Q – What is the hardest part of writing for you?

Stephen – There are actually two things that I find equally difficult. The first is to slow down and tell the story. When I have an idea for a story, I usually don’t know how the story is going to end. I just write and write and write. Each scene and character unfolds nicely. Once that light bulb goes off above my head and I see the ending, I instinctively want to run to it. What should be done in 15,000 more words is done in 3,000. It makes the second revision process a little harder. The second thing involves the revisions. Like many writers, I put a completed first draft away for a while and then start editing when it’s not so fresh in my mind. Once I’m happy with that revision, I’ll do the same thing for the third draft. My problem is that I’m doing just that for 8 or 9 revisions and sometimes more. My father used to say, “Sometimes it’s time to shoot the engineer and just build the thing.” I’m just never really completely satisfied with the end result.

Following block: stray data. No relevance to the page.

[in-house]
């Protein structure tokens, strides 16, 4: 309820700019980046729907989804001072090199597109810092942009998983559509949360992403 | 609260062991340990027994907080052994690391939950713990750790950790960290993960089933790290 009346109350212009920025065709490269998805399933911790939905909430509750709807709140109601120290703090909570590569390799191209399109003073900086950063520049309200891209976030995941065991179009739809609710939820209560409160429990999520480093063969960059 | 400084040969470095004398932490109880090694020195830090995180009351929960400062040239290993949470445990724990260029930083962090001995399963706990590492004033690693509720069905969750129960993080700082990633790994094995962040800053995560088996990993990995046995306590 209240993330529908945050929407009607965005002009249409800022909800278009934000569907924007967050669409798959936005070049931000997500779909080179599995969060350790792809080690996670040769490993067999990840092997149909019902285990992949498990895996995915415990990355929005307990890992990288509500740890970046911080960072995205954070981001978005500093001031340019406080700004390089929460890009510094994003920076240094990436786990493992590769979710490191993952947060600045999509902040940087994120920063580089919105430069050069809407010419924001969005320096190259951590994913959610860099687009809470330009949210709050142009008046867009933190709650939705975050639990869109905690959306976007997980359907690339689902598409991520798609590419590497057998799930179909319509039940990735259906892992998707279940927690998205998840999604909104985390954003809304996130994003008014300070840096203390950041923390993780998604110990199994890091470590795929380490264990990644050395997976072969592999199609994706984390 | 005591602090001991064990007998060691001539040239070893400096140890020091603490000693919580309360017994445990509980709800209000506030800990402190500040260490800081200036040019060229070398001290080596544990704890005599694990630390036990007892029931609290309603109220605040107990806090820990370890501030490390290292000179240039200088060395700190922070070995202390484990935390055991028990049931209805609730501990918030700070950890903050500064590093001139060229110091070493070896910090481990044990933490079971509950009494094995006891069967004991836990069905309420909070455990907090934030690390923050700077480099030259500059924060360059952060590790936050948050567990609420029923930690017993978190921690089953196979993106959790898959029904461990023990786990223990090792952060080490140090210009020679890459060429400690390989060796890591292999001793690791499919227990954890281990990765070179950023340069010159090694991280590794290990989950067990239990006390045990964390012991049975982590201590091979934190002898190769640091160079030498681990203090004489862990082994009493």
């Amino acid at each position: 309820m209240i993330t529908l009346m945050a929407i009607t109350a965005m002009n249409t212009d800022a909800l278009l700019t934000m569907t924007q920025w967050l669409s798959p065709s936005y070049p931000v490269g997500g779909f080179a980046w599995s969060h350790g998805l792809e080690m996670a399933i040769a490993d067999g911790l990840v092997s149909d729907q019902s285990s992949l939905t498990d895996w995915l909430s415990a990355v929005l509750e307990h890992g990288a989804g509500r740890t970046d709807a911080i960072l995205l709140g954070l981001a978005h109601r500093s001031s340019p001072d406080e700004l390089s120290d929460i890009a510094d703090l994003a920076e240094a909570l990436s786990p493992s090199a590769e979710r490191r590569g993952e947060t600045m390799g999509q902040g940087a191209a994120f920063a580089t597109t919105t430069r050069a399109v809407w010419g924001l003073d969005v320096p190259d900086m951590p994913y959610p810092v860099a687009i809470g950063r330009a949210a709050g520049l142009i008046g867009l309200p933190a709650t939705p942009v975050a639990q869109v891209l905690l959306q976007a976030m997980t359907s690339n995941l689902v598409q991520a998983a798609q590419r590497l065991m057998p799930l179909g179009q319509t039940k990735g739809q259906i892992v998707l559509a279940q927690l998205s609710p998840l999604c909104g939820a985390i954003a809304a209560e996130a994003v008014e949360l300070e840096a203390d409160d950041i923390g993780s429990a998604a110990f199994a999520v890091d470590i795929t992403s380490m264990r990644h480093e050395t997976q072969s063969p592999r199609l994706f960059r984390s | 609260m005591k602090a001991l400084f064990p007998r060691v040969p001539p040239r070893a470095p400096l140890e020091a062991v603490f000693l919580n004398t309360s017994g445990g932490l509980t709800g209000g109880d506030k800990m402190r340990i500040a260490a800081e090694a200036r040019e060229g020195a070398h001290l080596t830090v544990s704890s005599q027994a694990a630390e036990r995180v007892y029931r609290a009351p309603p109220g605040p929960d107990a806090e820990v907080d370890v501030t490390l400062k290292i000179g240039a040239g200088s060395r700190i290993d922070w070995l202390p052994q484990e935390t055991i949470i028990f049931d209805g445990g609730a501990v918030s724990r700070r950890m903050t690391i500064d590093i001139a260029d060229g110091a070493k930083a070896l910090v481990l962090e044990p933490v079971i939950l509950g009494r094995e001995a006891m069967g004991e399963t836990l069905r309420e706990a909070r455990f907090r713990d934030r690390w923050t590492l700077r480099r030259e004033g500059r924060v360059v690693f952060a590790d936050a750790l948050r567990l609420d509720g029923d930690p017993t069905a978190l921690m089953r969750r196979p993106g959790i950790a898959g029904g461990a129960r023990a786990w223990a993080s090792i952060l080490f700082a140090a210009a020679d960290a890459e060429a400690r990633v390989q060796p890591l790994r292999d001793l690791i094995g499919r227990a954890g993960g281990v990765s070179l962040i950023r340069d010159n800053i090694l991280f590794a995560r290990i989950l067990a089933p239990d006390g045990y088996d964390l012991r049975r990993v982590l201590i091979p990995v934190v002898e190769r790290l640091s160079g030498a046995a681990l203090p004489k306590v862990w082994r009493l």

Q – And finally, what are you working on now?

Stephen – I’ve got a lot on my plate right now. I’m working on the 5th revision of my novel 2:27A.M. (laughs), the first draft of a supernatural thriller inspired by Kelly Braffet’s publicity photo, a collection of my short stories and I’m toying with the idea of turning a story developed by my wife and oldest daughter Rebecca into a novel, but they want top billing, so we’ll have to see where that one goes.


One Response to “”

  1. Great stuff. Nice to read some well written posts. A long way between them.